You can tell it’s climate conference season because that’s the time when – with 16% of the global temperature data for 2014 still missing – the World Meteorological Organisation (WMO) and the UK Met Office have a guess at (and a press release about) what the global annual temperature at the end of the year will be. It’s more of a political exercise than a scientific one, and a process not devoid of spin.
This year the premature headlines are unequivocal. 2014 is set to be the warmest year ever. This is what the World Meteorological Organisation says;
WMO’s provisional statement on the Status of the Global Climate in 2014 indicated that the global average air temperature over land and sea surface for January to October was about 0.57° Centigrade (1.03 Fahrenheit) above the average of 14.00°C (57.2 °F) for the 1961-1990 reference period, and 0.09°C (0.16 °F) above the average for the past ten years (2004-2013).
If November and December maintain the same tendency, then 2014 will likely be the hottest on record, ahead of 2010, 2005 and 1998. This confirms the underlying long-term warming trend. It is important to note that differences in the rankings of the warmest years are a matter of only a few hundredths of a degree, and that different data sets show slightly different rankings.
But what a difference 0.01° Centigrade makes! Especially since the temperature dataset the WMO is using is a hybrid one, combining datasets from the UK Met Office, the University of East Anglia, the US NOAA, NASA and the NCDC and subjecting them to a “reanalysis.” Merging such data is tricky and great caution should be exercised, especially when the result of the process is that 2014 (so far) is only 0.01 ° Centigrade warmer than the previous warmest year 2010.
But even if 2014 will remain 0.01 ° Centigrade warmer than 2010, and possibly 0.02 ° Centigrade warmer than 2005, to WMO Secretary-General Michel Jarraud, it is proof that the global temperature is rising.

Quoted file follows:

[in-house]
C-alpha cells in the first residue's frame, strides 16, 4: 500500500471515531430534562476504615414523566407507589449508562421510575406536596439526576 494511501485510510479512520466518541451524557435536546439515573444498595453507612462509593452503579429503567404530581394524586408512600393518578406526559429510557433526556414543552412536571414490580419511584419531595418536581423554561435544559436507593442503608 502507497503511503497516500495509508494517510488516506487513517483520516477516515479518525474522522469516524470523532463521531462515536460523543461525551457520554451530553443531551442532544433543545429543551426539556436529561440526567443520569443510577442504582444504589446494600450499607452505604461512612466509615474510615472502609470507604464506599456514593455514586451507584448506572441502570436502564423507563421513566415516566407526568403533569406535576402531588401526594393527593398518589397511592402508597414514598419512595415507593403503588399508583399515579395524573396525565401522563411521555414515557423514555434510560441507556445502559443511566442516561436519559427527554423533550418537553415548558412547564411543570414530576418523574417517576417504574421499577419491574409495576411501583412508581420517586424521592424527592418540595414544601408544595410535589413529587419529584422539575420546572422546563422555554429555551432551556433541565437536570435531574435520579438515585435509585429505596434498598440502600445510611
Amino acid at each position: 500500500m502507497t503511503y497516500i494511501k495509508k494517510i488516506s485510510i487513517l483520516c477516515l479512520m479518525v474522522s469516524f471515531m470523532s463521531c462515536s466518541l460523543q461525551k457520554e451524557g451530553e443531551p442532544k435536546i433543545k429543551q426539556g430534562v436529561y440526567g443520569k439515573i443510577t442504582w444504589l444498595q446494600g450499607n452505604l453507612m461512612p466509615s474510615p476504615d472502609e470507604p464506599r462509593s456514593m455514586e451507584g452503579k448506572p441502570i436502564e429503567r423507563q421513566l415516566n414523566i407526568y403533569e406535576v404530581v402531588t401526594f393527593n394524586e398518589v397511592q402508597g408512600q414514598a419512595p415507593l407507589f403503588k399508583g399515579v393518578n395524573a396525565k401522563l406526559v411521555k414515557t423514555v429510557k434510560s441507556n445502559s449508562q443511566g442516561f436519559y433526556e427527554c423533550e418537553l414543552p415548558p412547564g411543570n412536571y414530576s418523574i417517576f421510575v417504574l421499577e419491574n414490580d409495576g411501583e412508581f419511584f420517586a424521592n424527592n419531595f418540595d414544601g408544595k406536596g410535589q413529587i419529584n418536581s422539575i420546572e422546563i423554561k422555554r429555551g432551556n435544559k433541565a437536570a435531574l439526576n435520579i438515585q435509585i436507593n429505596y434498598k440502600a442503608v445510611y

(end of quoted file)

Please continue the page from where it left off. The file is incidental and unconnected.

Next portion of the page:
However, what exactly is the nature of this proof when the three warmest years on record, 2005, 2010 and (possibly) 2014 show an increase of only 0.02 ° Centigrade in 9 years? Jarraud produces the old chestnut; “The provisional information for 2014 means that fourteen of the fifteen warmest years on record have all occurred in the 21st century,” he said. “There is no standstill in global warming,” he adds.
Jarraud’s “evidence” is of course nothing of the sort as a simple look at the errors of temperature measurement and the ranking of the fifteen years show without doubt the reality of the post-1997 standstill.
0.01 +/- 0.1
Nowhere in the WMO press release is there any mention of the errors of global surface temperature measurement. The error is +/- 0.1 ° Centigrade. So 2014 (so far) is 0.01 +/- 0.1 ° Centigrade warmer than 2010. Basing conclusions on such a measurement is ludicrous.
The UK Met Office also issued their forecast for 2014. They say that the global mean temperature for January to October based on the HadCRUT4 dataset (compiled by the Met Office and the University of East Anglia’s Climatic Research Unit) is 0.57 °C (+/- 0.1) above the long-term (1961-1990) average. They says it’s consistent with the statement from the World Meteorological Organisation.
“With two months of data still to add, the full-year figure could change but presently 2014 is just ahead of the current record of 0.56 ° Centigrade set in 2010 in the global series which dates back to 1850. The final value for this year will be very close to the central estimate of 0.57 ° Centigrade from the Met Office global temperature forecast for 2014, which was issued late last year.”